Poetry News

Rest in Peace, Allen Grossman, 1932-2014

By Harriet Staff

Publisher's Weekly reports that the poet and critic Allen Grossman has died. Grossman wrote lyric poetry in a high-Modernist romantic style, most recently, Descartes’ Loneliness (New Directions, 2007). He is the author of scholarly works including Poetic Knowledge in the Early Yeats: A Study of the Winds among the Reeds (University Press of Virginia, 1969), The Sighted Singer: Two Works on Poetry for Readers and Writers (Johns Hopkins University Press, 1992), and True-Love: Essays on Poetry and Valuing (University of Chicago Press, 2009). He passed away due to complications from Alzheimer's at the age of 82, according to his son, the novelist and critic Lev Grossman. From Publisher's Weekly:

The poet Allen Grossman died this morning at a nursing home in Chelsea, MA. of complications from Alzheimer's, according to his son, the novelist and critic Lev Grossman. He was 82 years old.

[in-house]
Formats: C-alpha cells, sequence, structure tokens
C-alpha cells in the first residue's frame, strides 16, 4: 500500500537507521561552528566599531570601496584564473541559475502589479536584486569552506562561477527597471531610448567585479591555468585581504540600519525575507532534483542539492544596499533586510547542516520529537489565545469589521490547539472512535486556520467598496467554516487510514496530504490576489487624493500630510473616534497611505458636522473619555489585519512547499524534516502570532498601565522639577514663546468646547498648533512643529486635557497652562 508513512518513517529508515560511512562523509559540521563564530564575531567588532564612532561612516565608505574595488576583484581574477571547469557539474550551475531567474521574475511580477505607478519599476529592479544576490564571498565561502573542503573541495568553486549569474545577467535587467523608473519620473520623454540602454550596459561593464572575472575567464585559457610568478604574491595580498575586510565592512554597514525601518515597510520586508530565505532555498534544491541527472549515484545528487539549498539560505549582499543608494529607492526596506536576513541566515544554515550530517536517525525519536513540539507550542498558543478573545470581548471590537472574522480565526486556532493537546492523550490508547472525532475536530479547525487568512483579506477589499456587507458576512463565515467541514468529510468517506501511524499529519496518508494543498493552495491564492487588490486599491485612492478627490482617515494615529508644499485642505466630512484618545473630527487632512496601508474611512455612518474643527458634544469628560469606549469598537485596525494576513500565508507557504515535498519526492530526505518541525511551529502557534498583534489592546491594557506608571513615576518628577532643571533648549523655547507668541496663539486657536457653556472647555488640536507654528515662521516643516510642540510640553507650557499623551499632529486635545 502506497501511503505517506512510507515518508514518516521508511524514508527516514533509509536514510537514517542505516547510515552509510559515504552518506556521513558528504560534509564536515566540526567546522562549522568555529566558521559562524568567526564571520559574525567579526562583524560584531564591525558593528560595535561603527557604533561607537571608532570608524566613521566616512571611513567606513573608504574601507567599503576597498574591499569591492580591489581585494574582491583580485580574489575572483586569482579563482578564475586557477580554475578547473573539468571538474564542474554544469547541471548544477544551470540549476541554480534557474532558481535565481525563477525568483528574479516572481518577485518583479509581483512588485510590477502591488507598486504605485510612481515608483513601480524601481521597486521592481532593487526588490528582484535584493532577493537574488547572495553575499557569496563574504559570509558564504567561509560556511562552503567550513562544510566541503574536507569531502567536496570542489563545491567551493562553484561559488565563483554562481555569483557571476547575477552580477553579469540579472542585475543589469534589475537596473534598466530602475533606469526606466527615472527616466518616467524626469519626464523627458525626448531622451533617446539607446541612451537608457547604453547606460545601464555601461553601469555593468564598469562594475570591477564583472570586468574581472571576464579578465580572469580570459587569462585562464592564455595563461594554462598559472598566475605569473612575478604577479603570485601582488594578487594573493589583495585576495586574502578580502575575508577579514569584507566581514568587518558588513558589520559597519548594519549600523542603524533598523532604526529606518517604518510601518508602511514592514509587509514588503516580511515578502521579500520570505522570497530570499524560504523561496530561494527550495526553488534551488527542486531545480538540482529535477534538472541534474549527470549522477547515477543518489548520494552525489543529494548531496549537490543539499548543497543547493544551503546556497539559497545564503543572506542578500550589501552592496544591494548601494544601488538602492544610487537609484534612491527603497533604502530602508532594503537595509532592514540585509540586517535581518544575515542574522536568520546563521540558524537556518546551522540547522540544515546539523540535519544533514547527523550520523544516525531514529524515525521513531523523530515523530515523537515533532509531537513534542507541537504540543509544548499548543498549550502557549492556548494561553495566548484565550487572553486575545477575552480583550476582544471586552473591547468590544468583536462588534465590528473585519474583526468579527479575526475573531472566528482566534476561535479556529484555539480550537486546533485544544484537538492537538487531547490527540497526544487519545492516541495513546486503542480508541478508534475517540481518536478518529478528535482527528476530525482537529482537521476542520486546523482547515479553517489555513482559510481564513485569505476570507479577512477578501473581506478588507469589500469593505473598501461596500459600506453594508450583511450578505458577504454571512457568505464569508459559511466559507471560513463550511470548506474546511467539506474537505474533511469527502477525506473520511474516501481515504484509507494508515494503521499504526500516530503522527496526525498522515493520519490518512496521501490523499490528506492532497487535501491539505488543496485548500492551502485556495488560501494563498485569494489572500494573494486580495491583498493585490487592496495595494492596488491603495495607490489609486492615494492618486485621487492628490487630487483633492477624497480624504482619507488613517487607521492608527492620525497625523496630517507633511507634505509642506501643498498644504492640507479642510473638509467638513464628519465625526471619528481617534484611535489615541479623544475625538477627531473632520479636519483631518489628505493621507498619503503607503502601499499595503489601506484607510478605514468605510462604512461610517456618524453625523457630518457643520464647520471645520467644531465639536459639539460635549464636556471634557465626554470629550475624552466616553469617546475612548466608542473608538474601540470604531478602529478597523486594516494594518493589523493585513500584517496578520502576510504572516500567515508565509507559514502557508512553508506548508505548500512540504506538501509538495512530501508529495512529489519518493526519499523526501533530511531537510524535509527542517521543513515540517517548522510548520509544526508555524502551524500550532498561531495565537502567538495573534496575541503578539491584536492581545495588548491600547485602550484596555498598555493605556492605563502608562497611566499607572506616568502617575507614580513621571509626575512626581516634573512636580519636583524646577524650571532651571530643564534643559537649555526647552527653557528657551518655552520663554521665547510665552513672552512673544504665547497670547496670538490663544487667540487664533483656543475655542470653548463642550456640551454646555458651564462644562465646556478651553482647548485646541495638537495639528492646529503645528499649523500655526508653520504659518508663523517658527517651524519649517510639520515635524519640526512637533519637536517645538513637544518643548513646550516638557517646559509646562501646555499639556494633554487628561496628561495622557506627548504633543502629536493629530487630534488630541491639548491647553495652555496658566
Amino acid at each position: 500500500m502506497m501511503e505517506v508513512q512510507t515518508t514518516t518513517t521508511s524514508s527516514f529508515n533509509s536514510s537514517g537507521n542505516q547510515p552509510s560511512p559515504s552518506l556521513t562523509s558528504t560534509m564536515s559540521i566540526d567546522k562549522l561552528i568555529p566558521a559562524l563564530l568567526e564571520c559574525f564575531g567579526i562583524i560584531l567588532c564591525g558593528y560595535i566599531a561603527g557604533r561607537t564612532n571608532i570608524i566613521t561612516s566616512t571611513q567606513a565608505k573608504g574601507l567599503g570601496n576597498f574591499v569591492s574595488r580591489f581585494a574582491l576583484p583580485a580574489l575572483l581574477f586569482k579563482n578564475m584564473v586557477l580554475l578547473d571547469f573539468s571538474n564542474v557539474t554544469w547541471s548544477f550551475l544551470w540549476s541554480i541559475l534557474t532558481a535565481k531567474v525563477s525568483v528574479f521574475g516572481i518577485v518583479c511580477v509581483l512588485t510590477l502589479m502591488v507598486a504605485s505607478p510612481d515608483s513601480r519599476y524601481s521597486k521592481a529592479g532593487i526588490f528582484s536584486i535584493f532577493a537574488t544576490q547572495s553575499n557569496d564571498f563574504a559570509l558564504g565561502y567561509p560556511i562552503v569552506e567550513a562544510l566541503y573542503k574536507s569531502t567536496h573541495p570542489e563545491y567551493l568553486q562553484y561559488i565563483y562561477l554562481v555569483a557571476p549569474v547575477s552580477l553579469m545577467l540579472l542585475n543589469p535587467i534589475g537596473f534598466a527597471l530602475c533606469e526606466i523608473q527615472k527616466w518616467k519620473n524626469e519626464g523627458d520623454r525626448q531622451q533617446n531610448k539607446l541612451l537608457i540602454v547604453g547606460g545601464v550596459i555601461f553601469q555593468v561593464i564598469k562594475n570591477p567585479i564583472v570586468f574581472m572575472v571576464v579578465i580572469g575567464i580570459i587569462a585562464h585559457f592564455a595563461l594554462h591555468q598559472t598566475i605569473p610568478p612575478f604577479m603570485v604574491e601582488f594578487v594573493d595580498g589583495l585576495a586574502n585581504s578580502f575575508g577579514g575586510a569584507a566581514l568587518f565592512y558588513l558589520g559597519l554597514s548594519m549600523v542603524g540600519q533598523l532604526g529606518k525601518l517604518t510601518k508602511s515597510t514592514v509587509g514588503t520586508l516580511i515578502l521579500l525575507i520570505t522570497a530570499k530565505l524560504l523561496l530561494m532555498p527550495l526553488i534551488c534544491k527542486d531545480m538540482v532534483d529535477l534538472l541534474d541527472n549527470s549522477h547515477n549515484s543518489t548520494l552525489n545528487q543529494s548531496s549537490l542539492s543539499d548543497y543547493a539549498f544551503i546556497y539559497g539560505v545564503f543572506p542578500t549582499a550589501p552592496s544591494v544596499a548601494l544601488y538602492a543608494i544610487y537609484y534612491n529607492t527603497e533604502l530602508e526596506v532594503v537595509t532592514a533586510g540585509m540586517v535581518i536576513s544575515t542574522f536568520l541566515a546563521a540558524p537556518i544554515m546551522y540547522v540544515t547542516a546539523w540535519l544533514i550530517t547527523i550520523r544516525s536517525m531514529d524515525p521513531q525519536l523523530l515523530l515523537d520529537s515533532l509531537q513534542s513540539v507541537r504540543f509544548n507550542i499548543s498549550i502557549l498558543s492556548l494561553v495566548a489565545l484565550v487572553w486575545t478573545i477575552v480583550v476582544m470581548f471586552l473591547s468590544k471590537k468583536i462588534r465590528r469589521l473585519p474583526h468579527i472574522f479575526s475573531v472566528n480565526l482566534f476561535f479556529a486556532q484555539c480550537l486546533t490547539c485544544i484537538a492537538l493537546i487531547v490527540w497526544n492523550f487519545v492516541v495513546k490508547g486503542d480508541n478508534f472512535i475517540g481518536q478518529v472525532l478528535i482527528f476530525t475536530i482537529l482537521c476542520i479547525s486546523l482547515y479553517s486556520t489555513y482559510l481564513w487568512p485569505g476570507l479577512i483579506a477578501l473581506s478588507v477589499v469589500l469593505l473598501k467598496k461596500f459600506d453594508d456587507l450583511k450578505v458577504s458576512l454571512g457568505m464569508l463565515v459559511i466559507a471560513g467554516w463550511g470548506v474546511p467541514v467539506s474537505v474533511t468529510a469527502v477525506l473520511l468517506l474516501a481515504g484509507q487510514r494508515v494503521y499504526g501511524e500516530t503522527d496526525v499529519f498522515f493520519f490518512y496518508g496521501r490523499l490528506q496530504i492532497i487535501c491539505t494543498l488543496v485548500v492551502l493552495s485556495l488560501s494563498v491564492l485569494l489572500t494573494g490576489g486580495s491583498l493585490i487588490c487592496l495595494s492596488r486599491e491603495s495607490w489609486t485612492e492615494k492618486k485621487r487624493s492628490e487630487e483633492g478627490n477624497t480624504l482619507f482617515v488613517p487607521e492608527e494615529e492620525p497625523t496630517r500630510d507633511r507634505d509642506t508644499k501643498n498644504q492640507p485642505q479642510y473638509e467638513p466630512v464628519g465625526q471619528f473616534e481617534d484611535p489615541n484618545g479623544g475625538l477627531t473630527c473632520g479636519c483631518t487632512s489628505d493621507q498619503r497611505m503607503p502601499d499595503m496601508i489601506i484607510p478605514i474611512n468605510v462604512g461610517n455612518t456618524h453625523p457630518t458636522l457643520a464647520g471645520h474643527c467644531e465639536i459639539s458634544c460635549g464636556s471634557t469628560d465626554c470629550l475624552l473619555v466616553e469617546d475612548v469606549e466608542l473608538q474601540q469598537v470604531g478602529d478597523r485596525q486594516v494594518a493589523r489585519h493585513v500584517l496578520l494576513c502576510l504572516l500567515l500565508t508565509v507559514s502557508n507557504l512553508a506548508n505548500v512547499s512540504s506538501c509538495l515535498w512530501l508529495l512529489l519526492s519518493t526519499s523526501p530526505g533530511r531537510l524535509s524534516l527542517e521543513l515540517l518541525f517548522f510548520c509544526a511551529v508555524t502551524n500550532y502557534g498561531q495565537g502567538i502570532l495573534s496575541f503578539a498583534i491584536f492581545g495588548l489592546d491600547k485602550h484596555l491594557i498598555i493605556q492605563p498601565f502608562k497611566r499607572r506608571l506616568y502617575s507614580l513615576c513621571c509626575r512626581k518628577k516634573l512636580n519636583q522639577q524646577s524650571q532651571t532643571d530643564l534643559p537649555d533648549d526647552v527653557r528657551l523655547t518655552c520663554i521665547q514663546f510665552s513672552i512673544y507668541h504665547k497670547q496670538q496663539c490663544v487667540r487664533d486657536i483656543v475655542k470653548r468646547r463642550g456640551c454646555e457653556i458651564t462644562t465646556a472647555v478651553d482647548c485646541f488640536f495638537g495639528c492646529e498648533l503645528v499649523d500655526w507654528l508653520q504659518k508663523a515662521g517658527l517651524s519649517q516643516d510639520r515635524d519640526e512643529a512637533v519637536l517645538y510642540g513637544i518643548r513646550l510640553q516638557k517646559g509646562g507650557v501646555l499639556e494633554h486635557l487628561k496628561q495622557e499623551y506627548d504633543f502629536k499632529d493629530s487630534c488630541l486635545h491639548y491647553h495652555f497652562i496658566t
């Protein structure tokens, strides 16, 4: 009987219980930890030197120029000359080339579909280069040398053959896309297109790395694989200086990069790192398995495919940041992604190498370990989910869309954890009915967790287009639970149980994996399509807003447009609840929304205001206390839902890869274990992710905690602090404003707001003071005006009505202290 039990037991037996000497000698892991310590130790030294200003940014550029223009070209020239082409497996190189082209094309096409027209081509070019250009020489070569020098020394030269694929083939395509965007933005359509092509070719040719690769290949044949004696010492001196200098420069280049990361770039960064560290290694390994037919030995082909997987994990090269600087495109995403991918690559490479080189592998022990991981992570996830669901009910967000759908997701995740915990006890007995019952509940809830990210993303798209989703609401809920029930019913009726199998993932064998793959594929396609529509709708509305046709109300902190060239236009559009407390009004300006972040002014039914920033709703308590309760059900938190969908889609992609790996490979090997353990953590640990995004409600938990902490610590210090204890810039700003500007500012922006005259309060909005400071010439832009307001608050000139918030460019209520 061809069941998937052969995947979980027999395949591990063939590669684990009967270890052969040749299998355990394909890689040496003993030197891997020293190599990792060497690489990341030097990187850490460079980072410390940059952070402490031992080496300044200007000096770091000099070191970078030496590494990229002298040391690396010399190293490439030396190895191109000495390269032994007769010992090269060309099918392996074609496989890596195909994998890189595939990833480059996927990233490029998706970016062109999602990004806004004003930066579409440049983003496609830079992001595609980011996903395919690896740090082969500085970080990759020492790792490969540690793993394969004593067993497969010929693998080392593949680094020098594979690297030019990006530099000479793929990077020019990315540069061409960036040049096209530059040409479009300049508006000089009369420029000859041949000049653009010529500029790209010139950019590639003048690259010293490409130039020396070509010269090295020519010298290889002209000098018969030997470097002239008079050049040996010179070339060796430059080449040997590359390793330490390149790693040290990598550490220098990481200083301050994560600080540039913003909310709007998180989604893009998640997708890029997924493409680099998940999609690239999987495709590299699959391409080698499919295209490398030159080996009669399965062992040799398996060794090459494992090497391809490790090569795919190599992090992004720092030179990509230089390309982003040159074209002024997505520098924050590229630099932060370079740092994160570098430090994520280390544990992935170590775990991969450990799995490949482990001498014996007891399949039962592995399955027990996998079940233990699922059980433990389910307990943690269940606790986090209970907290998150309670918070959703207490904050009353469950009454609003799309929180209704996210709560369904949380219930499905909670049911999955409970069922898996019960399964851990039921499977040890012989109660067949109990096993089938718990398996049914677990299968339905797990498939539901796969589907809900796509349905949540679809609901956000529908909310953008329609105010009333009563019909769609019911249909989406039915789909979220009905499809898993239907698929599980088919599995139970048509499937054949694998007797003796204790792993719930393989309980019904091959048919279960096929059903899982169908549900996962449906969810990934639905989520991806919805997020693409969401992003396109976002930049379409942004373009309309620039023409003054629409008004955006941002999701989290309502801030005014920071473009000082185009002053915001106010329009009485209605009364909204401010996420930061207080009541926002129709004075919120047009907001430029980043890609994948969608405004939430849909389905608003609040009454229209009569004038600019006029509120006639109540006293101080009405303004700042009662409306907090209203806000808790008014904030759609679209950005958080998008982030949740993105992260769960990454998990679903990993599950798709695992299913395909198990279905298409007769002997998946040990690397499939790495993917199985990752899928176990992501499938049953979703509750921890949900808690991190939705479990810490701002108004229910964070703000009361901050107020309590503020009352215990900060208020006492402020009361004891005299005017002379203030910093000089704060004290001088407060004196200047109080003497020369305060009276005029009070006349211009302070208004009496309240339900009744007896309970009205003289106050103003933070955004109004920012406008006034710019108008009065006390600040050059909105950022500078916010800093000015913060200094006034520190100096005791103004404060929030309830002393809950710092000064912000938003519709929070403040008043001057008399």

PW profiled Grossman in 2008 upon the publication of his last book, Descartes' Loneliness, which we called a part of "American poetry's most powerful, aspiring, inimitable and least frivolous bodies of work." Grossman was a philosophical and meditative poet, as well as a spiritual one. He told PW that "I don't think there is any entirely secular poetry." New Directions was his longtime publisher.

Learn more about Grossman's scholarly and poetic legacy from his biography published here; read more about Descartes' Loneliness from Jason Guriel's essay published in Poetry magazine, here.

Originally Published: June 27th, 2014